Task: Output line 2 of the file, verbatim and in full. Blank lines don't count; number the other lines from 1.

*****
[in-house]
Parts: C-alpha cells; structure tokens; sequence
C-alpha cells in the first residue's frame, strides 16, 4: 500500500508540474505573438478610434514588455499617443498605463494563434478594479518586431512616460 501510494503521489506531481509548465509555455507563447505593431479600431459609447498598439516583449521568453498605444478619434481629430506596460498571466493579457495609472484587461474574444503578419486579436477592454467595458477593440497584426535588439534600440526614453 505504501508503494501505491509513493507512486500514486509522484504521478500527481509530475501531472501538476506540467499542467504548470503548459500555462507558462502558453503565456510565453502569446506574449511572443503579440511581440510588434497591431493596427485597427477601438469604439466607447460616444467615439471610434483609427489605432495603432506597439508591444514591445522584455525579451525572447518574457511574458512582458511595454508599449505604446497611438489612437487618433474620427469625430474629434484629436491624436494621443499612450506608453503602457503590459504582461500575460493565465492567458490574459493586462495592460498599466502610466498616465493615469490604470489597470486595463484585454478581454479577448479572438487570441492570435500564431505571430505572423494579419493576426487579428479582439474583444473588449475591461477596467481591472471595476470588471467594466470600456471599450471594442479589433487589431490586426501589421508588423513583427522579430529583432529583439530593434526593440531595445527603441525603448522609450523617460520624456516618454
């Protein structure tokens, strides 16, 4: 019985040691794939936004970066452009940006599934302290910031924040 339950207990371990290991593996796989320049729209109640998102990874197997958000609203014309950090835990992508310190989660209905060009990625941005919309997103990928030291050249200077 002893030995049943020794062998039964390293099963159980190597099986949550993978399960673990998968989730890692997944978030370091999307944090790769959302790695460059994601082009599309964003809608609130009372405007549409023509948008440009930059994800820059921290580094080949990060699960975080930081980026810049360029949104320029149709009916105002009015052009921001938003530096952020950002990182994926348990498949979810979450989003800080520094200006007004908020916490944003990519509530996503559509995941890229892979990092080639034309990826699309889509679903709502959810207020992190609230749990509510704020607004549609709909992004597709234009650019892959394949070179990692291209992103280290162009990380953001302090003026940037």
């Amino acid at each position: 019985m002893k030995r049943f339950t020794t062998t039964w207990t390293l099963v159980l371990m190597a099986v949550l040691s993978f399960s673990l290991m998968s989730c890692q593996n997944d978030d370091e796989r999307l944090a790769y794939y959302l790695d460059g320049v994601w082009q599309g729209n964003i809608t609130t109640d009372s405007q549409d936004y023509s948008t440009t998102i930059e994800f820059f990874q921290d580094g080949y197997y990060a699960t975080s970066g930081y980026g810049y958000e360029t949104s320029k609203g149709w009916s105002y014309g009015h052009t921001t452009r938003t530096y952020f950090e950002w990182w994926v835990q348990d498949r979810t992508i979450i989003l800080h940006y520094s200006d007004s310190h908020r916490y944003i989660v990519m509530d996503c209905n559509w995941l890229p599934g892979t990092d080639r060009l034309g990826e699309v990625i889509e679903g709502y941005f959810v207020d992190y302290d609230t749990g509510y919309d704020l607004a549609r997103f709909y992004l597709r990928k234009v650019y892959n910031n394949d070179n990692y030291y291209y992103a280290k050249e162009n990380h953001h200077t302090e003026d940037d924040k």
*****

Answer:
Parts: C-alpha cells; structure tokens; sequence